Thank you, Melissa.

Monday, January 19, 2015

Where Do We Go From Here?

It's the day that we remember Dr. Martin Luther King, Jr.
And in the face of Boko Haram, ISIS and the Paris killings, and the reactionary attacks on Moslems in so many places, I long for a resurgence of Dr. King's spirit.

King, Gandhi, Mandela.... These are the leaders we need today. Those who show us that an eye for an eye, hate for hate, violence for violence, dehumanization for dehumanization is not the sustainable formula for peace or justice, nor for freeing a people from oppression.

The answer also doesn't lie in fear. Particularly not in the kind of fear that, in the name of defending a free and democratic society, keeps those we fear detained, tortured and stripped of all those rights fundamental to that same democratic society. That's the ugly hypocrisy of Guantanamo. Our fear of hate, revulsion for the haters, leads us to actions that only generate more.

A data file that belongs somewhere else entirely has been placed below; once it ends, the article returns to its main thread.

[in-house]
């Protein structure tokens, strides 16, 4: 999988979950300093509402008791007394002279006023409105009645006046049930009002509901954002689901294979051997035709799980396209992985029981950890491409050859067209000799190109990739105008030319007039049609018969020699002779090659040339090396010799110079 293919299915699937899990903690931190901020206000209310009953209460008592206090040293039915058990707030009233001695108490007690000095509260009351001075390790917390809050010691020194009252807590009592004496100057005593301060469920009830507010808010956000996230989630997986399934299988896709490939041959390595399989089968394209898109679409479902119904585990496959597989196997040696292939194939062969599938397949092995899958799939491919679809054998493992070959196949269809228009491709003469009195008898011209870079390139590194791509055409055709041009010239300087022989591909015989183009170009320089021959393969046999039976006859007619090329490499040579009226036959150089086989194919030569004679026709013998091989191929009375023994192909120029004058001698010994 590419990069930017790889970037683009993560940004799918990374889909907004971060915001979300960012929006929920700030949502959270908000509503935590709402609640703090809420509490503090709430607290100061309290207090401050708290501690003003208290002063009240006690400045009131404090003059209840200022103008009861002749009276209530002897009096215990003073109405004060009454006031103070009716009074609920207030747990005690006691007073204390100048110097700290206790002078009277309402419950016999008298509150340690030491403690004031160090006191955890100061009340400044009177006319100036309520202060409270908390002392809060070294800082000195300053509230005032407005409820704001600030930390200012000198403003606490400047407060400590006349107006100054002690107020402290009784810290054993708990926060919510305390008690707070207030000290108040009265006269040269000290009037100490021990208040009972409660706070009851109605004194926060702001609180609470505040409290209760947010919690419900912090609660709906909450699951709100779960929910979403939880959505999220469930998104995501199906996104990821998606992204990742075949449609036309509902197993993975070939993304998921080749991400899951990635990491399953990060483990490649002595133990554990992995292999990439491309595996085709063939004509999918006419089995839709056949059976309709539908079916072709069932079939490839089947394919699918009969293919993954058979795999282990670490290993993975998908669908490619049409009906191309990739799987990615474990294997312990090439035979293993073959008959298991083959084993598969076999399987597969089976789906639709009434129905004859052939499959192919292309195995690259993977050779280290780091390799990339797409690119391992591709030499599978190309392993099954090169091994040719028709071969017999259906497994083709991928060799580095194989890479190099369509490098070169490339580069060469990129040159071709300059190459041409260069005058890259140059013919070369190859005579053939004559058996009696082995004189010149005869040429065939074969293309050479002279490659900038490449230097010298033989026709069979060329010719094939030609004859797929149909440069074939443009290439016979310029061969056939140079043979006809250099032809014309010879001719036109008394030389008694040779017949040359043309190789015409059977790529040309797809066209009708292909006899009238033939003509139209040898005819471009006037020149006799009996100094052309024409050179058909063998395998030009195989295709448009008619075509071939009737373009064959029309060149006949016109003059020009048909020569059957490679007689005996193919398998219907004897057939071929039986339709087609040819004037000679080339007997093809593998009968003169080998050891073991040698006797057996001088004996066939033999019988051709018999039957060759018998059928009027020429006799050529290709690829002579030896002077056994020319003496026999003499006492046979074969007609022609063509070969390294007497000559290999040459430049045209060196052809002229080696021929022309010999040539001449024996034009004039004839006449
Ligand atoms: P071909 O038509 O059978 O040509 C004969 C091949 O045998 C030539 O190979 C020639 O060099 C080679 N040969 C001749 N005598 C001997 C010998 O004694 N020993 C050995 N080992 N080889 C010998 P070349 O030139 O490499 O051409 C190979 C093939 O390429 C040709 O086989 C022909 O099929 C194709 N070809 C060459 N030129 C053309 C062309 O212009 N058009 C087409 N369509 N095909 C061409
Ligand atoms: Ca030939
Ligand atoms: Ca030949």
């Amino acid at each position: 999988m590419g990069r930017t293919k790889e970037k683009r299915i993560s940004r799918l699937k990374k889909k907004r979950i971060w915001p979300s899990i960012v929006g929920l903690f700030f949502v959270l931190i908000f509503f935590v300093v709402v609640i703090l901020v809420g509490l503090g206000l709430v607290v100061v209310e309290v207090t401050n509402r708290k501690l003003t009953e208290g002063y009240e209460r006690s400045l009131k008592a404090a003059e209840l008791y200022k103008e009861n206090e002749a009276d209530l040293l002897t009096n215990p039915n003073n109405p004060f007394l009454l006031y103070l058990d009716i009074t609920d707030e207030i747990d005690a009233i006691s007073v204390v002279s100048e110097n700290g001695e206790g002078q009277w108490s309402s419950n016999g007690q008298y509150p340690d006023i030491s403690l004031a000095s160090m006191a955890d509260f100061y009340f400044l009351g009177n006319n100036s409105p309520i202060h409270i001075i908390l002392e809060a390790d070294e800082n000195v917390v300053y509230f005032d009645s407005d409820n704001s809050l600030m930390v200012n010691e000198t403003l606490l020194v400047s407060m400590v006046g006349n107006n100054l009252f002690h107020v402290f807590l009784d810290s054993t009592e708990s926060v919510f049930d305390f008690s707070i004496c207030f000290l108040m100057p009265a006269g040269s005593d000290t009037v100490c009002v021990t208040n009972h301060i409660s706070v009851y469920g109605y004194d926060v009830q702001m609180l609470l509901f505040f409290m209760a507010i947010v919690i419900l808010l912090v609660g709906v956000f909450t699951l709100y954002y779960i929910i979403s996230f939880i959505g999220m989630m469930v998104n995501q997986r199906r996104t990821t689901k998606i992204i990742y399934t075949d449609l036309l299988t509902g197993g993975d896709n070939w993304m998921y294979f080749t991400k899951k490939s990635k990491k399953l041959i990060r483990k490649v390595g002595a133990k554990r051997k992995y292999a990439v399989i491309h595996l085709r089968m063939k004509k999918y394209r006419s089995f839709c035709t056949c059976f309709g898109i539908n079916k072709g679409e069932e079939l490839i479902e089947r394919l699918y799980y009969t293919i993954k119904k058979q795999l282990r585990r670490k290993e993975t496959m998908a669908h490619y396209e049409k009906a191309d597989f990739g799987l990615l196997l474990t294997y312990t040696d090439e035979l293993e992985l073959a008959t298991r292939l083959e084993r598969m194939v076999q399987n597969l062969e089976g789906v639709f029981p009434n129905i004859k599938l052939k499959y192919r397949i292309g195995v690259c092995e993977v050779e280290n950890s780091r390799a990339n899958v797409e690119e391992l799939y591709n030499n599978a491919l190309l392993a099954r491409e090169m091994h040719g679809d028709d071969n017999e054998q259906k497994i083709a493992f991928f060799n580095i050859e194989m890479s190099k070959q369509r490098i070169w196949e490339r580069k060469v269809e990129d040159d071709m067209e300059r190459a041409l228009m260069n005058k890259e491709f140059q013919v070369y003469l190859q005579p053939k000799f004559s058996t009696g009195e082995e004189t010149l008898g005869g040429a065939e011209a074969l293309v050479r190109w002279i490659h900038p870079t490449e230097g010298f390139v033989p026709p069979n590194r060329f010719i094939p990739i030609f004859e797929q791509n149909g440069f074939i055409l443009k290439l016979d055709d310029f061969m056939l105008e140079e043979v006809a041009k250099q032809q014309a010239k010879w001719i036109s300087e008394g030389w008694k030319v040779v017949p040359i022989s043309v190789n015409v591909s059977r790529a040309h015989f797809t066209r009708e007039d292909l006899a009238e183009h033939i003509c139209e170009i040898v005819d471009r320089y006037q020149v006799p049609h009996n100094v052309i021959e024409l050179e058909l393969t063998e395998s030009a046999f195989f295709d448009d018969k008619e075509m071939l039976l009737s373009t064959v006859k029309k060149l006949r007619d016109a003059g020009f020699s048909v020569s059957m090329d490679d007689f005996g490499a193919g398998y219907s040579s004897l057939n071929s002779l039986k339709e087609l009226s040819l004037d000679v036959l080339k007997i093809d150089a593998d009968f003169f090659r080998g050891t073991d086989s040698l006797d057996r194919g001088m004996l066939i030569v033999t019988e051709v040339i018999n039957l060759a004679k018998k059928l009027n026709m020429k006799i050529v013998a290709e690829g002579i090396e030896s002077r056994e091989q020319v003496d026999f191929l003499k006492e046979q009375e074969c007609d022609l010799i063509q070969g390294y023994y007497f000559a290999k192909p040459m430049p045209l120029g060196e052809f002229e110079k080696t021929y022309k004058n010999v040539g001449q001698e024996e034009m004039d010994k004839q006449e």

The problem with commemorations such as today's are that they make it so easy for us to pay lip service to principles we will not stand for.

Not just pointing a finger. Also experiencing the shame. Of what we allow to be done in our name.


Thursday, January 15, 2015

Social Work, Sports & Teamwork

I love Social Work. Its essence is about connecting, about reaching out, about recognizing human need as something other than failure, lack of character or being "bad". Social Work, at its best, acknowledges that all human beings are fallible, but also that all human beings have aspirations to be better, whatever form those aspirations may take, however difficult they may be to discern at all. Social Work is about taking judgement out of the equation of whether or not one deserves to have a good life.